- What other names is Chlorella known by?
- What is Chlorella?
- How does Chlorella work?
- Are there safety concerns?
- Are there any interactions with medications?
- Dosing considerations for Chlorella.
Most of the chlorella that is available in the U.S. is grown in Japan or Taiwan. It is processed and made into tablets and liquid extracts. These extracts contain "chlorella growth factor," which is described as a water-soluble extract of chlorella containing chemicals including amino acids, peptides, proteins, vitamins, sugars, and nucleic acids.
Be aware that chlorella products can vary significantly depending on the way "the crop" used to make them was cultivated, harvested, and processed. Investigators have found that dried preparation of chlorella can contain from 7% to 88% protein, 6% to 38% carbohydrate, and 7% to 75% fat.
As a medicine, chlorella is used for preventing cancer, reducing radiation treatment side effects, stimulating the immune system, improving response to flu vaccine, increasing white blood cell counts (especially in people with HIV infection or cancer), preventing colds, protecting the body against toxic metals such as lead and mercury, and slowing the aging process.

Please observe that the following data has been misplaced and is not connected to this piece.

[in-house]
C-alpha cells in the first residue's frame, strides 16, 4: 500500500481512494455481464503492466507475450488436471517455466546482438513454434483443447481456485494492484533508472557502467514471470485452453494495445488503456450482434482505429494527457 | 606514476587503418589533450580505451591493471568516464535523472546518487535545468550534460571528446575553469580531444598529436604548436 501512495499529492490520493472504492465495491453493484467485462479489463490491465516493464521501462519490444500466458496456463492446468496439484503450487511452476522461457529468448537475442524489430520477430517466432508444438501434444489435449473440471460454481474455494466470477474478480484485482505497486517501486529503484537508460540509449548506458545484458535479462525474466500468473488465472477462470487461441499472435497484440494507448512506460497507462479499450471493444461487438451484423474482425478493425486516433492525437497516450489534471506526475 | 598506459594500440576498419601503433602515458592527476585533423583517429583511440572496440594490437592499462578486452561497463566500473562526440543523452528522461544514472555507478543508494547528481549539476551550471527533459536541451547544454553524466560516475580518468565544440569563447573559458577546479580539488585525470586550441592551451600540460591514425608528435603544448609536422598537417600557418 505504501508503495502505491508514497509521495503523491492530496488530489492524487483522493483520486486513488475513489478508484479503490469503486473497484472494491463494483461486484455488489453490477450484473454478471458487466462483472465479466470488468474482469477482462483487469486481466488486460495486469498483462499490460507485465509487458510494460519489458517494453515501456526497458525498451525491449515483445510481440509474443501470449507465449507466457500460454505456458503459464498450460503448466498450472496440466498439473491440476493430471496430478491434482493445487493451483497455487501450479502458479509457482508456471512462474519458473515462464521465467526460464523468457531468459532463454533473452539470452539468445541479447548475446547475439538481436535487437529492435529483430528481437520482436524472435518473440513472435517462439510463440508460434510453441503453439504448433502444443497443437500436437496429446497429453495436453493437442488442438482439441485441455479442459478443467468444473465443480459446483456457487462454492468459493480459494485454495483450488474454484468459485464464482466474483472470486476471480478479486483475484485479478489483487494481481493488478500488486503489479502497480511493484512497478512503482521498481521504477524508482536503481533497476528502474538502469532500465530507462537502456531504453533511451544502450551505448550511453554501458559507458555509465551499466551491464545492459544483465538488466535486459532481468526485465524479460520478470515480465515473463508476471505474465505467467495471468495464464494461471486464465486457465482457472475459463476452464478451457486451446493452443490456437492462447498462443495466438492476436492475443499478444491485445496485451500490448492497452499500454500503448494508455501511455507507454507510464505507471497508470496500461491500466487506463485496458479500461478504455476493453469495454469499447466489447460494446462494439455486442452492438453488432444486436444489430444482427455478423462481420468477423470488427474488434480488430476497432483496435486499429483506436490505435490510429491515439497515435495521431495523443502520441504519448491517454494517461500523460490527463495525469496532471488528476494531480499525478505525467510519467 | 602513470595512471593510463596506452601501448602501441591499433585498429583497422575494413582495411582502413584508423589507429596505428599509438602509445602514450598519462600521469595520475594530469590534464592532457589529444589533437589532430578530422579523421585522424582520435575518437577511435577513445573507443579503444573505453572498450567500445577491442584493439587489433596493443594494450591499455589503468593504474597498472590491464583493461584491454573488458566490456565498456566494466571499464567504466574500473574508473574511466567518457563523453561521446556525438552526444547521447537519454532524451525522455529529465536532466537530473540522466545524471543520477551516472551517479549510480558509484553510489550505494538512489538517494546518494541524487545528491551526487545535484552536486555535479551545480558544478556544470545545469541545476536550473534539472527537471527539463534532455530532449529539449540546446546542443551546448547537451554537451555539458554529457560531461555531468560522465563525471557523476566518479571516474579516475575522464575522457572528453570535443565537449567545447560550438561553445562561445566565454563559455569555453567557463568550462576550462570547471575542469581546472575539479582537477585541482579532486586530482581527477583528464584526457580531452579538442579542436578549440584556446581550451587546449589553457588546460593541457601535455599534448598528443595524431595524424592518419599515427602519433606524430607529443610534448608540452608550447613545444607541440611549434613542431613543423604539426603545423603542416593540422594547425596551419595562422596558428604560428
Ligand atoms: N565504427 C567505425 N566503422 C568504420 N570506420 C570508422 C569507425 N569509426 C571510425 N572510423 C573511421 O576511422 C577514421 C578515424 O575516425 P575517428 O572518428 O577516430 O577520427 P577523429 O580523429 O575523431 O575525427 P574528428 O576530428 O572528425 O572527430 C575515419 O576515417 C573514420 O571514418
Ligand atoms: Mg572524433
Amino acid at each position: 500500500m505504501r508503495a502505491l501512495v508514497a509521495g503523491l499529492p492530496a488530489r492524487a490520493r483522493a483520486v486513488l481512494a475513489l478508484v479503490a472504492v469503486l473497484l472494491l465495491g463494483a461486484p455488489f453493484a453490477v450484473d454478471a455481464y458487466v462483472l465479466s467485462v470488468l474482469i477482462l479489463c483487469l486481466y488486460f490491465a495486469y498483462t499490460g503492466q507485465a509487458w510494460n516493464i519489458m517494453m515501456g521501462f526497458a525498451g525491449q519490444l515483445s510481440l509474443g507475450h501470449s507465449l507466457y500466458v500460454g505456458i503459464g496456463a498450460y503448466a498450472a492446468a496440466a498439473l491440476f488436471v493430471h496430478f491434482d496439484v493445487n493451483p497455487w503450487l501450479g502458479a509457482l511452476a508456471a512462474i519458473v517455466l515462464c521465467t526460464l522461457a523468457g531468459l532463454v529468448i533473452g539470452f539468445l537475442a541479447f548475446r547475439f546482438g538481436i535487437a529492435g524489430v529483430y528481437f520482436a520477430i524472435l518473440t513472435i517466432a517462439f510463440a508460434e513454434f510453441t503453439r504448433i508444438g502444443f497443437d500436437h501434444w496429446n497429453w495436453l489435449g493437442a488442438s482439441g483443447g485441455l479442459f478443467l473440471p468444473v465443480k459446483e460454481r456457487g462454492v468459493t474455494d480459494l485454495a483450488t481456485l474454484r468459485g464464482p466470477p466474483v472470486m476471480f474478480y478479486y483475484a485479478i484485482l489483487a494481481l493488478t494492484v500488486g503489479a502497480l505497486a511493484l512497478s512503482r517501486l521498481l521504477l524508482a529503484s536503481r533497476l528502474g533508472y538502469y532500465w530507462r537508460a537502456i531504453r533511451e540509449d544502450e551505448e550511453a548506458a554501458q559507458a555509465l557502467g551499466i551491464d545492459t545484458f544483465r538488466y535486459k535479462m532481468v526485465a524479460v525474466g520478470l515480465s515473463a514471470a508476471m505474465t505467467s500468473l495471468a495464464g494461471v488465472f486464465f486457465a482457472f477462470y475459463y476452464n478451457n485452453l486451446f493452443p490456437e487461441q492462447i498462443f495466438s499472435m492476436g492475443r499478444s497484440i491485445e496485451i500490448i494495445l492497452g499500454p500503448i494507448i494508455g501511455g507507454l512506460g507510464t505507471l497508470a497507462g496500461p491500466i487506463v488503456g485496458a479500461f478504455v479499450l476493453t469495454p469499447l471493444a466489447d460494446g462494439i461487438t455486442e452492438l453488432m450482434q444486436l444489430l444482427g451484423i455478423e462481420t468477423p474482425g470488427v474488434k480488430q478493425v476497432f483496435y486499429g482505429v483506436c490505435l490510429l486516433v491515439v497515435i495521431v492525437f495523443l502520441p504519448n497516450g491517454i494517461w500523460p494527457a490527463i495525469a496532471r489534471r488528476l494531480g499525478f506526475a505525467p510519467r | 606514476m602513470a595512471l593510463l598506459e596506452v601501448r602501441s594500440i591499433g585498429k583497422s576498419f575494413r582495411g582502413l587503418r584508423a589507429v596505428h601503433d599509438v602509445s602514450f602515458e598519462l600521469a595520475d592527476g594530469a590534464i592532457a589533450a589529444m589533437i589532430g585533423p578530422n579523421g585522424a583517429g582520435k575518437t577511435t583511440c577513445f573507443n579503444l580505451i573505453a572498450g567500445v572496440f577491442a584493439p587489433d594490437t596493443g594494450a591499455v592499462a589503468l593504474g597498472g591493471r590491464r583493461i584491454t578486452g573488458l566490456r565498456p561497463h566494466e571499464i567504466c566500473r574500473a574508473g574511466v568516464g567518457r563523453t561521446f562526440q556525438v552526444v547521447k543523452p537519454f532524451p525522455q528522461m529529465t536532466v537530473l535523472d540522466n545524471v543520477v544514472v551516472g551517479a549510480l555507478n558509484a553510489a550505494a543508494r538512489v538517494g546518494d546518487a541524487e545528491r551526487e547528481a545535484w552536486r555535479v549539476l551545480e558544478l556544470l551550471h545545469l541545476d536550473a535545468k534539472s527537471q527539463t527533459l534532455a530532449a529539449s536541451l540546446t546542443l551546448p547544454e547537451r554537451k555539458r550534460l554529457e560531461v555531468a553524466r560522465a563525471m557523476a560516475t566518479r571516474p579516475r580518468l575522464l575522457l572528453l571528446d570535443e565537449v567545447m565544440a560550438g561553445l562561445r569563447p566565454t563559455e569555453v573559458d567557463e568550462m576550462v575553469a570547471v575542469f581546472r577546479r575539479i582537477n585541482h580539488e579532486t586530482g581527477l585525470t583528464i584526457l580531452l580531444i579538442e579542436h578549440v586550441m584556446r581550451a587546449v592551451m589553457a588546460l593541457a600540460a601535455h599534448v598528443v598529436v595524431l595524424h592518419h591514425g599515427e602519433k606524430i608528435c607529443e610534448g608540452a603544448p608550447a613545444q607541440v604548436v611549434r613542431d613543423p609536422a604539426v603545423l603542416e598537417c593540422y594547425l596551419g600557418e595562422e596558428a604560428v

Chlorella is also used to increase "good" bacteria in the intestine in order to improve digestion; and to help treat ulcers, colitis, Crohn's disease, and diverticulosis.
Some people also use chlorella for the prevention of stress-related ulcers; treatment of constipation, bad breath, and hypertension; as an antioxidant; to reduce cholesterol; to increase energy; to detoxify the body; and as a source of magnesium to promote mental health, relieve premenstrual syndrome (PMS), and reduce asthma attacks. It is also used for fibromyalgia.
Chlorella is applied to the skin for treating skin ulcers, rashes caused by radiation treatment, and a sexually transmitted disease called trichomoniasis.
Insufficient Evidence to Rate Effectiveness for...
- Fibromyalgia. Some people with fibromyalgia say they feel better when they take chlorella tablets plus a liquid extract containing malic acid daily for 2 months.
- Brain tumor (gilioma). Early research suggests chlorella tablets plus chlorella liquid extract might help people with a type of brain cancer called gilioma better tolerate chemotherapy and radiation treatments, possibly by boosting the immune system. However, chlorella does not seem to slow the progression of the cancer or improve survival.
- High blood pressure. Early research suggests that taking chlorella daily for 1-2 months does not reduce blood pressure in people with high blood pressure.
- Cancer prevention.
- Crohn's disease.
- Ulcerative colitis.
- Bad breath.
- High cholesterol.
- Other conditions.
Natural Medicines Comprehensive Database rates effectiveness based on scientific evidence according to the following scale: Effective, Likely Effective, Possibly Effective, Possibly Ineffective, Likely Ineffective, and Insufficient Evidence to Rate (detailed description of each of the ratings).
Next: How does Chlorella work?
Report Problems to the Food and Drug Administration
You are encouraged to report negative side effects of prescription drugs to the FDA. Visit the FDA MedWatch website or call 1-800-FDA-1088.
Find out what women really need.